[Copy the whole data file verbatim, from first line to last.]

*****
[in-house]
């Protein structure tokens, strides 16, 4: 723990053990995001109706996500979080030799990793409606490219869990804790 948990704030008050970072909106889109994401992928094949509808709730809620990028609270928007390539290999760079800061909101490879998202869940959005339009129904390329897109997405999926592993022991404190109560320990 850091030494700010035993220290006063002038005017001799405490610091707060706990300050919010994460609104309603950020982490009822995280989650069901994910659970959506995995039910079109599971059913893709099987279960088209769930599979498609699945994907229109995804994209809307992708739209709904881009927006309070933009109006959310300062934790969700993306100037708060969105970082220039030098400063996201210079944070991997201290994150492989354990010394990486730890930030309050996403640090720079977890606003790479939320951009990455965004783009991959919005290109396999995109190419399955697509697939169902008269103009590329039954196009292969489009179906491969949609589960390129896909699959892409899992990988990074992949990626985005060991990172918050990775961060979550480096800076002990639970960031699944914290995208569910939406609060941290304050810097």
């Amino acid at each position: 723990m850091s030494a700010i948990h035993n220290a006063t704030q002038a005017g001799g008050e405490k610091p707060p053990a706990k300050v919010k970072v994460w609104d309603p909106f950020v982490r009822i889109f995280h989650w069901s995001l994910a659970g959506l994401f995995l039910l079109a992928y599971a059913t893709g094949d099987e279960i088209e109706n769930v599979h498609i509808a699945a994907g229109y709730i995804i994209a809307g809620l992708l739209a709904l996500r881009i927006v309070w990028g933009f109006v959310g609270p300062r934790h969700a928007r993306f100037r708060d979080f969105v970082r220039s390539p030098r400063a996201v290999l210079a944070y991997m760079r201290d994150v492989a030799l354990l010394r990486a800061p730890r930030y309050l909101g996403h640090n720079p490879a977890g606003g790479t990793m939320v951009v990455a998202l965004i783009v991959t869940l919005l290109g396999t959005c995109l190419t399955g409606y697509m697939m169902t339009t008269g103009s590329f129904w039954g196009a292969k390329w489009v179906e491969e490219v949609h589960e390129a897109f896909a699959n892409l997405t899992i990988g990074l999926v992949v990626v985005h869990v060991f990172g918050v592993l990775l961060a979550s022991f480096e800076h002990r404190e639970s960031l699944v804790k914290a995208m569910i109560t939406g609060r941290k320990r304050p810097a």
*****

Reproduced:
[in-house]
């Protein structure tokens, strides 16, 4: 723990053990995001109706996500979080030799990793409606490219869990804790 948990704030008050970072909106889109994401992928094949509808709730809620990028609270928007390539290999760079800061909101490879998202869940959005339009129904390329897109997405999926592993022991404190109560320990 850091030494700010035993220290006063002038005017001799405490610091707060706990300050919010994460609104309603950020982490009822995280989650069901994910659970959506995995039910079109599971059913893709099987279960088209769930599979498609699945994907229109995804994209809307992708739209709904881009927006309070933009109006959310300062934790969700993306100037708060969105970082220039030098400063996201210079944070991997201290994150492989354990010394990486730890930030309050996403640090720079977890606003790479939320951009990455965004783009991959919005290109396999995109190419399955697509697939169902008269103009590329039954196009292969489009179906491969949609589960390129896909699959892409899992990988990074992949990626985005060991990172918050990775961060979550480096800076002990639970960031699944914290995208569910939406609060941290304050810097």
């Amino acid at each position: 723990m850091s030494a700010i948990h035993n220290a006063t704030q002038a005017g001799g008050e405490k610091p707060p053990a706990k300050v919010k970072v994460w609104d309603p909106f950020v982490r009822i889109f995280h989650w069901s995001l994910a659970g959506l994401f995995l039910l079109a992928y599971a059913t893709g094949d099987e279960i088209e109706n769930v599979h498609i509808a699945a994907g229109y709730i995804i994209a809307g809620l992708l739209a709904l996500r881009i927006v309070w990028g933009f109006v959310g609270p300062r934790h969700a928007r993306f100037r708060d979080f969105v970082r220039s390539p030098r400063a996201v290999l210079a944070y991997m760079r201290d994150v492989a030799l354990l010394r990486a800061p730890r930030y309050l909101g996403h640090n720079p490879a977890g606003g790479t990793m939320v951009v990455a998202l965004i783009v991959t869940l919005l290109g396999t959005c995109l190419t399955g409606y697509m697939m169902t339009t008269g103009s590329f129904w039954g196009a292969k390329w489009v179906e491969e490219v949609h589960e390129a897109f896909a699959n892409l997405t899992i990988g990074l999926v992949v990626v985005h869990v060991f990172g918050v592993l990775l961060a979550s022991f480096e800076h002990r404190e639970s960031l699944v804790k914290a995208m569910i109560t939406g609060r941290k320990r304050p810097a």